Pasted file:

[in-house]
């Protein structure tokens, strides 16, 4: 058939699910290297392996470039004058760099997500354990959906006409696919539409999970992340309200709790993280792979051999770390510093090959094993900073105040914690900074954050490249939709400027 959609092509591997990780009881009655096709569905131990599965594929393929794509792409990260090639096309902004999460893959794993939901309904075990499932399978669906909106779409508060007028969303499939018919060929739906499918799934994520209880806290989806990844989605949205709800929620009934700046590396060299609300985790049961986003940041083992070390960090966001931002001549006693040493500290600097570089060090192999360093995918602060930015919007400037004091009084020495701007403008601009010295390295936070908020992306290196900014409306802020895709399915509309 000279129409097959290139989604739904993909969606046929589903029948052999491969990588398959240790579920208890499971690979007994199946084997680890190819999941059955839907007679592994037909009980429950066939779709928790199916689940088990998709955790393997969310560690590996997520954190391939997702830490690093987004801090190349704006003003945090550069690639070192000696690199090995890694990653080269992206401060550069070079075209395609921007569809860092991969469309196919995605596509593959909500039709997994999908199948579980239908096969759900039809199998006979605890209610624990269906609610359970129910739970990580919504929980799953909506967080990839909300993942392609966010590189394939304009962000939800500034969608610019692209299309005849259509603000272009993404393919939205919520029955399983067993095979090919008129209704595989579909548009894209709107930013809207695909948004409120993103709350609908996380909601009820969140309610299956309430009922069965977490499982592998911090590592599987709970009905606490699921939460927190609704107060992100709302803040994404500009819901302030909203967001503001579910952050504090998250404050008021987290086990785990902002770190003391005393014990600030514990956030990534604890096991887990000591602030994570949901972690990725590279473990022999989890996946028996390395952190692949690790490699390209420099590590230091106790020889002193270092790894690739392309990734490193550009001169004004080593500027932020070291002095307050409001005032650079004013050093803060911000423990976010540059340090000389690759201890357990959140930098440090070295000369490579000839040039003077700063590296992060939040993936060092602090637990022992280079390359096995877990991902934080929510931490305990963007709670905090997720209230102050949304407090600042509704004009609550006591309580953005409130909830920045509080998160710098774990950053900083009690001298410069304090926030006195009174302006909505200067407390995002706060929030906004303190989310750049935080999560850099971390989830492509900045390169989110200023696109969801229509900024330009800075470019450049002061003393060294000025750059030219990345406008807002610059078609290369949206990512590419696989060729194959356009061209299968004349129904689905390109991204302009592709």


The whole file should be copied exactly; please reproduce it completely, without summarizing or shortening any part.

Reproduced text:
[in-house]
């Protein structure tokens, strides 16, 4: 058939699910290297392996470039004058760099997500354990959906006409696919539409999970992340309200709790993280792979051999770390510093090959094993900073105040914690900074954050490249939709400027 959609092509591997990780009881009655096709569905131990599965594929393929794509792409990260090639096309902004999460893959794993939901309904075990499932399978669906909106779409508060007028969303499939018919060929739906499918799934994520209880806290989806990844989605949205709800929620009934700046590396060299609300985790049961986003940041083992070390960090966001931002001549006693040493500290600097570089060090192999360093995918602060930015919007400037004091009084020495701007403008601009010295390295936070908020992306290196900014409306802020895709399915509309 000279129409097959290139989604739904993909969606046929589903029948052999491969990588398959240790579920208890499971690979007994199946084997680890190819999941059955839907007679592994037909009980429950066939779709928790199916689940088990998709955790393997969310560690590996997520954190391939997702830490690093987004801090190349704006003003945090550069690639070192000696690199090995890694990653080269992206401060550069070079075209395609921007569809860092991969469309196919995605596509593959909500039709997994999908199948579980239908096969759900039809199998006979605890209610624990269906609610359970129910739970990580919504929980799953909506967080990839909300993942392609966010590189394939304009962000939800500034969608610019692209299309005849259509603000272009993404393919939205919520029955399983067993095979090919008129209704595989579909548009894209709107930013809207695909948004409120993103709350609908996380909601009820969140309610299956309430009922069965977490499982592998911090590592599987709970009905606490699921939460927190609704107060992100709302803040994404500009819901302030909203967001503001579910952050504090998250404050008021987290086990785990902002770190003391005393014990600030514990956030990534604890096991887990000591602030994570949901972690990725590279473990022999989890996946028996390395952190692949690790490699390209420099590590230091106790020889002193270092790894690739392309990734490193550009001169004004080593500027932020070291002095307050409001005032650079004013050093803060911000423990976010540059340090000389690759201890357990959140930098440090070295000369490579000839040039003077700063590296992060939040993936060092602090637990022992280079390359096995877990991902934080929510931490305990963007709670905090997720209230102050949304407090600042509704004009609550006591309580953005409130909830920045509080998160710098774990950053900083009690001298410069304090926030006195009174302006909505200067407390995002706060929030906004303190989310750049935080999560850099971390989830492509900045390169989110200023696109969801229509900024330009800075470019450049002061003393060294000025750059030219990345406008807002610059078609290369949206990512590419696989060729194959356009061209299968004349129904689905390109991204302009592709």